1. This owner should be doing is a quick walk around inspection between guests after the cleaning crew had left. Doing a walk around with a checklist would ensure the property was up to standards and that the cleaning crew was maintaining the property. I call this trust but verify.
2. Check the instruction manual. How hard would it be to check that the instruction book was up to date, without conflicting information? Writing in new information and scratching out the old is not acceptable.
3. If the appliances don’t work as expected, communicate that to the next guests or replace the unit.
4. Look up and around to ensure the lights are functioning.
5. Test the wi-fi and satellite tv and take corrective actions without the client having to discover sub-par performance. In other words, be proactive instead of reactive.
Unfortunately, this property appears to be consistently booked and therefore has effectively lulled the owner into a false sense complacency.
After checkout, Airbnb requests a review of the stay. So, in a very diplomatic way, we mentioned the deficiencies. Unfortunately, the owner responded in what I like to call the “Not my fault syndrome”, suggesting that we were somehow at fault for some of the shortcomings and that we should have notified her, etc. etc. Which, by the way, we had attempted, but got no response.
So, instead of humbly apologizing, this owner goes on the attack. If you dig deep enough into the reviews of this property, you will discover that this a recurring pattern by this owner when faced with critical or negative reviews. Frankly, it’s not a great way to build relationships.
So, what’s the lesson?
I get it. We are all guilty of letting things slip occasionally, but it’s what you do about it that counts. When was the last time you took a fresh look at your office, retail space or warehouse? Is it looking a little tattered or cluttered with stuff? Are there a few more scuff marks on the wall or chipped paint than the last time you noticed?
What about your vehicles, are they clean and safe for your staff to drive? How do your employees look? Are they presentable or have their standards dropped? How do they talk to customers? Are they a little abrupt? How’s their language? Is it professional or a little too casual?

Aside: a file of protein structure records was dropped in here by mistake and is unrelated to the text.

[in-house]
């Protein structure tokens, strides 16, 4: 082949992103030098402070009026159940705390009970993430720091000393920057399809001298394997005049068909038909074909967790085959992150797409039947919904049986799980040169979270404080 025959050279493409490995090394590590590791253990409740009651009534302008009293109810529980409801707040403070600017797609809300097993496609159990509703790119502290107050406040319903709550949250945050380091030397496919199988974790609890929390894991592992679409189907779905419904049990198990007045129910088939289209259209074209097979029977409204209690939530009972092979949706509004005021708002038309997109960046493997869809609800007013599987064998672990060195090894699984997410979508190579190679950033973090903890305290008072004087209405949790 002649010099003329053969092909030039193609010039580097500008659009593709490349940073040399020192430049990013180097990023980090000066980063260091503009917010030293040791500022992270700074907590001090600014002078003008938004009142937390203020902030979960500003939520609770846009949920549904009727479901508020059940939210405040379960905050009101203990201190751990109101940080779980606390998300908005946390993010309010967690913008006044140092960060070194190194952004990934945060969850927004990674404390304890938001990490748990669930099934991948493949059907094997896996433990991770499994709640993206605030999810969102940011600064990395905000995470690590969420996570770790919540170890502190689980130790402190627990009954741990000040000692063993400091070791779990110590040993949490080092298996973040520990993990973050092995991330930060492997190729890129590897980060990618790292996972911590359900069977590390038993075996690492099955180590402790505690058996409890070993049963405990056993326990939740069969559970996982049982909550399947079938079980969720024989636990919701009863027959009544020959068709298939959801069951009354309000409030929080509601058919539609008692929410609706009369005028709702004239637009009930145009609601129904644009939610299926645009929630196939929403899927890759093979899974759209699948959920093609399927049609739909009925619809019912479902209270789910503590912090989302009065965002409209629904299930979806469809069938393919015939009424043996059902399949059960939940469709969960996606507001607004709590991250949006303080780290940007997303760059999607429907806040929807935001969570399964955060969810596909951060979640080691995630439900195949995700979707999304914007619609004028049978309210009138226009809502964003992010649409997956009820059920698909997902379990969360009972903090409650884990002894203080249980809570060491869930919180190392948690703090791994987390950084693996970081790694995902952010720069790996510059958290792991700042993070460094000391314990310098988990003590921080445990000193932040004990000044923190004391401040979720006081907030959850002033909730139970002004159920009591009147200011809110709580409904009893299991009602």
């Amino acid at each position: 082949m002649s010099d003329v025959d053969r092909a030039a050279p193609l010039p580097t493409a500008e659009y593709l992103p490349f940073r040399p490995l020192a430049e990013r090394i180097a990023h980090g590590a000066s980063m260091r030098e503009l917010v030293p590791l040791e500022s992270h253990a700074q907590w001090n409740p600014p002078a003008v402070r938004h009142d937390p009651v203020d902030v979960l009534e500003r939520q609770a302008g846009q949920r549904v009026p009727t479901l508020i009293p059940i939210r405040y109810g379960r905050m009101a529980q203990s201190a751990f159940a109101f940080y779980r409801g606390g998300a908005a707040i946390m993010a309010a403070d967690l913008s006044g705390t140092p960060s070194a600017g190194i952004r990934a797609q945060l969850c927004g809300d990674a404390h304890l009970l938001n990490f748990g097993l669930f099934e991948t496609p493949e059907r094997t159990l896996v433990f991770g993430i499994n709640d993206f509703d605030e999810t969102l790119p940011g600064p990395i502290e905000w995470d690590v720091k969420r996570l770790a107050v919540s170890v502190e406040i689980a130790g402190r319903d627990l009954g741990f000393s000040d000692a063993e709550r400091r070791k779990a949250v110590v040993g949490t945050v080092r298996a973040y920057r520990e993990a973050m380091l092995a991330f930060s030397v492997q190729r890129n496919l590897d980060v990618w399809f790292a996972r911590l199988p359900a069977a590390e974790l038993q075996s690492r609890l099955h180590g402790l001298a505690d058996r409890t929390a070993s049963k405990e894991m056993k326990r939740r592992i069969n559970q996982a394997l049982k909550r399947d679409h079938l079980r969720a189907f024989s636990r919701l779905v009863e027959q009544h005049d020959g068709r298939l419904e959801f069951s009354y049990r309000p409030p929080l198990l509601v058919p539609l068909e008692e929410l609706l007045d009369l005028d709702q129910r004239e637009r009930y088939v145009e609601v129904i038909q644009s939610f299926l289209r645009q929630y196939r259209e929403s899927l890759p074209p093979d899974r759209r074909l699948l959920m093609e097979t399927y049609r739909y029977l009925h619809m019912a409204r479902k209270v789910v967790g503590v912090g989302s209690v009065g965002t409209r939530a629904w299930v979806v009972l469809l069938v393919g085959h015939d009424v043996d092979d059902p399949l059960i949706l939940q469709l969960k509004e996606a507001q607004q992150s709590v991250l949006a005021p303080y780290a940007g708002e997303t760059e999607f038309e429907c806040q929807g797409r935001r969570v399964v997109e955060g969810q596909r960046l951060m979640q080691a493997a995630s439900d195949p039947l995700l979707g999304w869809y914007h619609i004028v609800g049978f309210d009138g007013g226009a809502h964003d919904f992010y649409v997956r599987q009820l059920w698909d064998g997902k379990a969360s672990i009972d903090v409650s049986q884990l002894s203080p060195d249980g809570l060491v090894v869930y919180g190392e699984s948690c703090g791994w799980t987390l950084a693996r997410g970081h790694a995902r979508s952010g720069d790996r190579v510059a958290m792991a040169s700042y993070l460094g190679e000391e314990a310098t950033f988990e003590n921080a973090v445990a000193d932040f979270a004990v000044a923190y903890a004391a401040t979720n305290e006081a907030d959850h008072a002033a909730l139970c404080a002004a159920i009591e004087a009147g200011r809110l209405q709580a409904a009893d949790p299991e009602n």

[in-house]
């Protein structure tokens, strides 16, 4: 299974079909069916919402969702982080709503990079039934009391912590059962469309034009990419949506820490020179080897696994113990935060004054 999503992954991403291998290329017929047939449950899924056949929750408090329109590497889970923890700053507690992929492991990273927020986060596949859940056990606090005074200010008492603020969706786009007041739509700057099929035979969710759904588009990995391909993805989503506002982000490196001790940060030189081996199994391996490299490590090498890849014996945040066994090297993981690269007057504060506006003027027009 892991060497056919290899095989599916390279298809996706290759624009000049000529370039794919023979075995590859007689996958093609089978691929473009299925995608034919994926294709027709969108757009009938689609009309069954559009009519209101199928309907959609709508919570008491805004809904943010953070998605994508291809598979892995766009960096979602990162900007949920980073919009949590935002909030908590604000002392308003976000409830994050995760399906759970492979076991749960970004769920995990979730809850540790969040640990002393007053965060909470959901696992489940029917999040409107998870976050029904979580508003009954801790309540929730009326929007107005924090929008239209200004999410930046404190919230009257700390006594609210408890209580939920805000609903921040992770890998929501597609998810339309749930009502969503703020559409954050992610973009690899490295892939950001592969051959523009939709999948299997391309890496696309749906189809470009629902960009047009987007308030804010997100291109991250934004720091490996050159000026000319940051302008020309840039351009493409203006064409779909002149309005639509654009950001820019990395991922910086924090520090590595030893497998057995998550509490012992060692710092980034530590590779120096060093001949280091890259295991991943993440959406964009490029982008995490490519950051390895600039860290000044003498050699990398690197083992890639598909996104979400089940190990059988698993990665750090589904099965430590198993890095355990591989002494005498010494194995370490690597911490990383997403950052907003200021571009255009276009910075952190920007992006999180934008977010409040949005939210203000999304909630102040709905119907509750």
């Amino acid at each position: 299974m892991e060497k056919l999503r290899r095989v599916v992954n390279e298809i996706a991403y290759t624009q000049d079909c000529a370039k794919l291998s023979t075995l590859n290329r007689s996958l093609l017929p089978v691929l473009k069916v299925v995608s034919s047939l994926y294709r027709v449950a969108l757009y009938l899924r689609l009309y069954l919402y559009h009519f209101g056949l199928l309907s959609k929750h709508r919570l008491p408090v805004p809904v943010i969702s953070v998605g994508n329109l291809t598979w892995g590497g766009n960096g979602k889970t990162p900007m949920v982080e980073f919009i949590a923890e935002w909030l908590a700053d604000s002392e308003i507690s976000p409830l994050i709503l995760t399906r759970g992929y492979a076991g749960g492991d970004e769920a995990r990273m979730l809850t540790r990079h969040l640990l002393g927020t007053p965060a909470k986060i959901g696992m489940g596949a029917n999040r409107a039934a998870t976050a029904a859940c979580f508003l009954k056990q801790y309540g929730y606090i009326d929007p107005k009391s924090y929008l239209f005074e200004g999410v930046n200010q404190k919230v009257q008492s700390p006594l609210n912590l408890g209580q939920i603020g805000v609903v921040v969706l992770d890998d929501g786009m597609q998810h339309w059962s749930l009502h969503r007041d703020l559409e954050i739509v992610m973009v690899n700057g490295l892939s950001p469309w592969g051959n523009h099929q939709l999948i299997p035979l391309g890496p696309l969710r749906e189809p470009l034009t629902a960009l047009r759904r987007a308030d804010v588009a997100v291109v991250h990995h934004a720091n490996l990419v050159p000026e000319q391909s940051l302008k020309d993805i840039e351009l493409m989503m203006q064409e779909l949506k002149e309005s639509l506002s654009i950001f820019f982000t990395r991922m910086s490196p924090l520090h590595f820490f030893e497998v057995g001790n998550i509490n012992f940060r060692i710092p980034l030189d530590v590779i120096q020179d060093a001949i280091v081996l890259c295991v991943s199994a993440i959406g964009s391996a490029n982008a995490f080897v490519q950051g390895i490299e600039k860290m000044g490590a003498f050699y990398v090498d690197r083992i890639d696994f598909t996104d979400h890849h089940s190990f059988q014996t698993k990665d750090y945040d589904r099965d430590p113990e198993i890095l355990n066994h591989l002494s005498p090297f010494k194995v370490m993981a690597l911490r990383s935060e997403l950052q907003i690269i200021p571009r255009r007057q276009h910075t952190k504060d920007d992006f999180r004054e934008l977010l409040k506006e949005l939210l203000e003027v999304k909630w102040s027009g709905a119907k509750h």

Even after you have asked all these questions, there is still a much bigger question to ask, and that is, how is your attitude? Because as an owner, you set the tone. Have you become little complacent and as result so have your employees?
Yes, these are all little things, but they go a long way to projecting your professionalism and show your customers that you are not a lazy owner.
You may also enjoy BURNOUT
Comments, thoughts or ideas for future topics? Let me know in the comment section below
Get More LIFE Out of Your Business
You shouldn’t be the hardest working person in your company.
Many small business owners find that even after the struggling start-up years, they’re working too many hours and still managing every aspect of their businesses.
Greg Weatherdon has been there, done that. As an entrepreneur, he learned not only how to get a business to the point of running smoothly, but also how to reduce the number of hours he worked, delegate more responsibility to his employees, and take longer vacations while his business chugged along like a well-oiled machine. And now he is providing the secret to success.
Do you suffer from any of the following?
1. Business ownership isn’t living up to the dream.
2. Endless workdays.
3. You can’t find good people.
4. Profits are less than expected.
5. You can never take a vacation.
You’re not alone. But there is a solution. As Greg demonstrates, with some time and effort, you really can Get More Life Out Of Your Business.
Great article, although I don’t understand the last sentence. You may enjoy burnout? That makes no sense to me; burnout is an unhealthy state relating to overwhelm and overwork and is never a good thing. Prevent burnout and be proud of our businesses – that’s the key in my mind. Anyway, the article got me thinking about a couple of things in my space and I really appreciate that! Thx!
Thanks for the comment. The “You may also enjoy Burnout” refers to previous post I published that is somewhat related to the ‘Complacency” issue. The word “Burnout” is in blue and is a clickable link. A similar link and has been visible in most of my previous posts.
Always glad to hear that my thoughts get people thinking.- Greg